Scrim City: Could Las Vegas be the esports capital of North America?

Esports Asia News
Las Vegas wants to be the esports capital of North America. Las Vegas wants to be a lot of things, and most importantly, it wants people to come to town and spend their money. Whether that happens at casinos, shows or restaurants, Vegas makes a lot of money on tourists, and now it wants to transform itself into the destination for esports in the West. In order to make that happen, legislators are passing laws to encourage the growth of the esports industry in Nevada, while casinos and other investors are building venues to bring the audience. Vegas has come a long way from “what happens here, stays here.” Every few years, like clockwork, the city needs to change to draw a newer, younger crowd and millennial esports fans are that new crowd. The people who put money into growing and changing Las Vegas see parallels between the heyday of boxing, when Las Vegas was the fight capital of the world, and the excitement around esports today. Esports is happening in Vegas, and if the casinos and legislators get their say, it’s going to stay. Over the last few years, Las Vegas-based investors and legislators have been slowly building up their city as the future destination for esports tourism in North America. First was the Downtown Grand, which started running esports tournaments at their casino in 2015. Then, Millennial Esports opened Las Vegas’ first dedicated esports venue, thE Arena, in downtown Vegas. More recently, MGM partnered with Esports Arena in April to open a dedicated esports venue in the Luxor casino on the strip by 2018. While this was all happening, Nevada lawmakers were working on passing Senate Bill 240, which allowed esports to be gambled on at a lower risk to book keepers through pari-mutuel wagering. Essentially, sports books in Las Vegas can pool bet together and give each bettor a cut if they win, instead of setting the odds in advance. “We hope that this bill, along with other legislation, will encourage growth in the gaming, hospitality and events industry statewide,” Nevada senator Becky Harris told theScore esports. Harris sponsored the esports gambling bill. “Esports events are events that we would like to encourage in Nevada as I believe that our state has the best combination of available event locations, technological infrastructure, lodging, and additional entertainment offerings for esports event operators and fans.” Harris notes that moving into esports makes sense for Vegas, given the city’s technological infrastructure and several hotels, but that’s all been there before. Esports has never necessarily been a stranger to Las Vegas, just something that the city didn’t take seriously as a key part of its future. EVO, the biggest annual fighting game tournament, has been held in Vegas every year since 2005. Riot held the 2016 NA LCS Spring Finals in the city, and there have been plenty of MLG events in Las Vegas.
The crowd at Mandalay Bay for EVO 2016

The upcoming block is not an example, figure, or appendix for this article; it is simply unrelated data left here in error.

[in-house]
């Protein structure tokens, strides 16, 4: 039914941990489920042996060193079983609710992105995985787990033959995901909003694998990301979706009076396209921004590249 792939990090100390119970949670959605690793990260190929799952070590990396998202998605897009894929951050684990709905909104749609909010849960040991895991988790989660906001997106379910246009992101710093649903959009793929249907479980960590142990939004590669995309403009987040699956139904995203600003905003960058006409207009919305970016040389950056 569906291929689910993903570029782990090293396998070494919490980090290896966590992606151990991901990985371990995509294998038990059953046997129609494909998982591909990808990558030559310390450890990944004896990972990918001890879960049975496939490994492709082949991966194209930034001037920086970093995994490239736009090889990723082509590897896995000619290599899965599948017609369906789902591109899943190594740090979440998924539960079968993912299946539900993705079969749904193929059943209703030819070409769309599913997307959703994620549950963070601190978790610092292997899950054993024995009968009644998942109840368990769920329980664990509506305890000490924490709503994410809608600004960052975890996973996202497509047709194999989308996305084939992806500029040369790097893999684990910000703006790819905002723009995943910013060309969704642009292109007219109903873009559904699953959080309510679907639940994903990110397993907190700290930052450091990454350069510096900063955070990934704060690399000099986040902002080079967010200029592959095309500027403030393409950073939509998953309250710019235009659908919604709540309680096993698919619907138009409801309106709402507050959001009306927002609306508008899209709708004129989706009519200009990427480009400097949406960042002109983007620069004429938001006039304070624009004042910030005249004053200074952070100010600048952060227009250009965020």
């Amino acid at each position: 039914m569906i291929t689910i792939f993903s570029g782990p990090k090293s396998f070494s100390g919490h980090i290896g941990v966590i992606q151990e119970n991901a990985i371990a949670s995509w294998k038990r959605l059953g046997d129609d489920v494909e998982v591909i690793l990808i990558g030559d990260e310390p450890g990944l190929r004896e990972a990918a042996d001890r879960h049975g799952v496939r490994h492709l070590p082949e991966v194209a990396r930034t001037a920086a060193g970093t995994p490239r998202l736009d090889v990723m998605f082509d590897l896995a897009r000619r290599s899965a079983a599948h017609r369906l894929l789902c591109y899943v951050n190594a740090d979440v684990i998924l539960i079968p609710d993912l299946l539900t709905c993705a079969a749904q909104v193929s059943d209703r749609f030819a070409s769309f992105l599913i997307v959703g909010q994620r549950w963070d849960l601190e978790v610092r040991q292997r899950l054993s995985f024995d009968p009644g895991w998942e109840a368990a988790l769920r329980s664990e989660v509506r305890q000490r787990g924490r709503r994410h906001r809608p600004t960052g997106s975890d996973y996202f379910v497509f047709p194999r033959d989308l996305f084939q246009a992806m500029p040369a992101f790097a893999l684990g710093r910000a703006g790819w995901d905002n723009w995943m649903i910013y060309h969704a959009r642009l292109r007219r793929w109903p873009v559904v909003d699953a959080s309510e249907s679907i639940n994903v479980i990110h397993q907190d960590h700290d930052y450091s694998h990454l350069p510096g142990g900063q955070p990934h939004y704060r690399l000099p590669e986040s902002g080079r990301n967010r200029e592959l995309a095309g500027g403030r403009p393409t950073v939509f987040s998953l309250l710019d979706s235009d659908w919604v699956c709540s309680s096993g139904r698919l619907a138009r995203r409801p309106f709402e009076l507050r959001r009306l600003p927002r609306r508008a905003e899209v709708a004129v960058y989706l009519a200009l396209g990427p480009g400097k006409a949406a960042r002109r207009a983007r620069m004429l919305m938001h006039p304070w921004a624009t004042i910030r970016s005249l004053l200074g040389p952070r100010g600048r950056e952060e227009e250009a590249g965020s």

The reason Las Vegas is interested in chasing esports is a challenge of demographics. According to a 2016 study funded by the Las Vegas Convention and Visitors Authority, the average age of a Las Vegas visitor is 44, which has slowly gone down over the last few years. Vegas does not want that number to go up, since that would mean less and less young people are coming to Vegas every year, which would eventually leave the city without a base demographic of tourists. Some people in positions of authority in Nevada believe that esports is the best way to bring down the average visitor age and restore some of Las Vegas’ lost glory. “I would compare what I see as the future potential of this to be similar to Boxing,” Nevada Gaming Control Board chairman AG Burnett told theScore esports. “You could have the event in Nevada, you can have it in a casino, you can have it attended by thousands of people, and you can have wagers on that event as well. It can all happen in Las Vegas. I look at the heyday of boxing back when I was younger and there were huge fights in Las Vegas that were events for everybody to see and be seen. Why not have that for esports?” Of course, Las Vegas has hosted esports events for a long time. Beyond even EVO and those MLG events, Las Vegas has a competitive gaming community like most major cities in North America, and Bassem “Bear” Dahdouh has some concerns about how the casinos moving into esports will affect the local Las Vegas esports scene. Bear travels all over North America for fighting game tournaments. He works partnerships at, has been a tournament organizer at dozens of prominent tournaments, including EVO, and he’s the FGC and Smash Bros. manager at Panda Global. But Bear got his esports start by running small Super Smash Bros. for 3DS tournaments for the local Las Vegas scene. The events never cracked 100 entrants until the fifth tournament, but they helped build up the Vegas Smash 4 scene and encourage local events that weren’t being run by someone from outside of the community. These days, Bear says that the local Vegas scenes he’s closest to, Smash and the FGC, are pretty healthy, and he says he’s excited for what the casinos can offer in terms of venue space, but he does have a couple concerns. “Something I’m genuinely worried about is gambling for esports. In general a lot of the players are young, it’s kind of a tricky thing that needs to be really just make sure things kind of make sense in the perspective of not diminishing the scene’s grassroots nature. My only concern is when the winnings from gambling are more than the salary of a player, it kind of makes me hesitant, not just as a spectator but also as a local. Not that I’m fully against it, I just want to make sure there are things put in place to ensure that there’s more streamlined and more process to it.” SB240’s enabling of pari-mutuel betting functions similarly to the way sidebets tend to work at fighting game events, but with more regulations in place. Of course, that doesn’t necessarily mean the system is perfect for every event. Meanwhile, Bear says the new opportunities provided by interest from the casinos and real backing from the government create new concerns for a guy like him. “I feel like these arenas should leverage existing, established tournament organizers and community figures,” Bear said. “Not that I necessarily want a job, it’s just that if there’s someone who’s really committed to the Overwatch scene, or the Pokemon scene, or the Injustice scene, they can leverage that and bring them on as well. It’s just that it looks kind of weird when that doesn’t happen. If that talent within the community isn’t used, the talent within the community may not feel like they want to go to the event, which sucks. You really want locals to come to your event too.” But the MGM doesn’t just want locals to come to the Luxor Esports Arena, they want everyone, and that means they have to approach esports differently than what’s already out there. When the Luxor esports venue opens, it isn’t going to look like the one Esports Arena currently runs in Santa Ana. Both facilities will host regular tournaments and offer production facilities, but that’s where the similarities end. While the Santa Ana location got to start small and slowly build a dedicated base of community members who come and play every week, Esports Arena CEO Paul Ward says they won’t be afforded that same luxury in Las Vegas. “There are no half measures in terms of building up a venue space in Vegas” Ward said. “We kind of bootstrapped our venue in Santa Ana and kind of scaled up as we grew. We have to hit the ground running from Day 1 in Vegas from a technical standpoint and an operational standpoint, so it is a much different beast. Not to mention you have a completely different cost. I mean let’s be honest, it just costs a lot more. Everything is just kind of amplified.” Esports Arena is taking over a space that was previously occupied by a nightclub to open the first dedicated esports venue on the Vegas strip, but that comes with some hurdles that their current location doesn’t have. If the Luxor wants their venue (and by extension the city of Las Vegas) to be known as the place to go to for esports, they need it to be more than just an esports venue. “We’re approaching Vegas the way you would approach Vegas if you were a nightclub or a hotel, it’s a whole different beast,” Ward said. “So we’re not necessarily completely focused on that small scale community building as kind of a primary force to get people into the building, it’s still an element we want to be a part of, but in terms of getting people into the facility, it has to be a spectacle. It has to become a Vegas-like experience that can captivate someone’s attention and time. So we go into that with clear eyes, we’re not expecting to host 20-person tournaments for the first six months of opening, that’s not the model.” Of course, that means that the local community might have to be left behind as Vegas pursues bigger and bigger markets in esports. MGM, which owns and operates the Luxor, sees Esports Arena as a destination for more than just local fans, they want it to be something that draws in tourists through spectacle, whether they’re already esports fans or not. “You’re looking at taking 30,000 square feet of space and customizing it and designing where every square inch will be designed with esports fans in mind,” Nik Rytterstrom, General Manager of the Luxor said. “If you are an esports fan, this is the must-see destination, and you probably have your own esports community at home where you play, but this will be the flagship that you want to see and interact with other esports fans at. “If we do this right, this will be the must-see destination for esports fans and it wouldn’t surprise me if even if you’re not that into esports this will be a venue that you may want to hang out in.” There are a lot of opportunities for the future of esports in Las Vegas. Both Burnett and Rytterstrom note the possibility of teams playing in the T-Mobile Arena on the strip, and some esports teams, including Rogue, have already claimed Las Vegas as their city. With things moving this quickly, it’s hard to gauge exactly how successful anything might be. Esports Arena won’t be open until early 2018, while SB240 won’t go into effect until July, and any major, geolocated Vegas esports team playing in the T-Mobile arena could be further away still. Las Vegas isn’t the esports capital of the world just yet, and it’s impossible to say if any of these efforts will actually pay off to make Vegas the esports capital of the world. However, the people working to make that happen have reason to be excited about the potential. It might not change the fact of esports, but it’ll definitely change esports in Vegas. Once everything is in place, all that really matters is if the esports industry really is willing to commit to Las Vegas once the honeymoon period is over. “Personally, as someone who is a Nevadan, I definitely think that it’s a possibility, and personally I’d love to see [Las Vegas be the esports capital,]” Burnett said. “You’ve got the infrastructure already in place in Las Vegas and in Reno to accommodate all of these things, in whatever category you’re talking about. Whether it’s hotel rooms or dining, other types of entertainment, the infrastructure is already there. Nevada’s got a great tax structure and I think all the benefits are here. What I would call the turnkey is now that the statutes in Nevada have allowed for betting on it in a highly regulated, well-controlled environment, I think it’s up to the esports industry now to see what it can do.”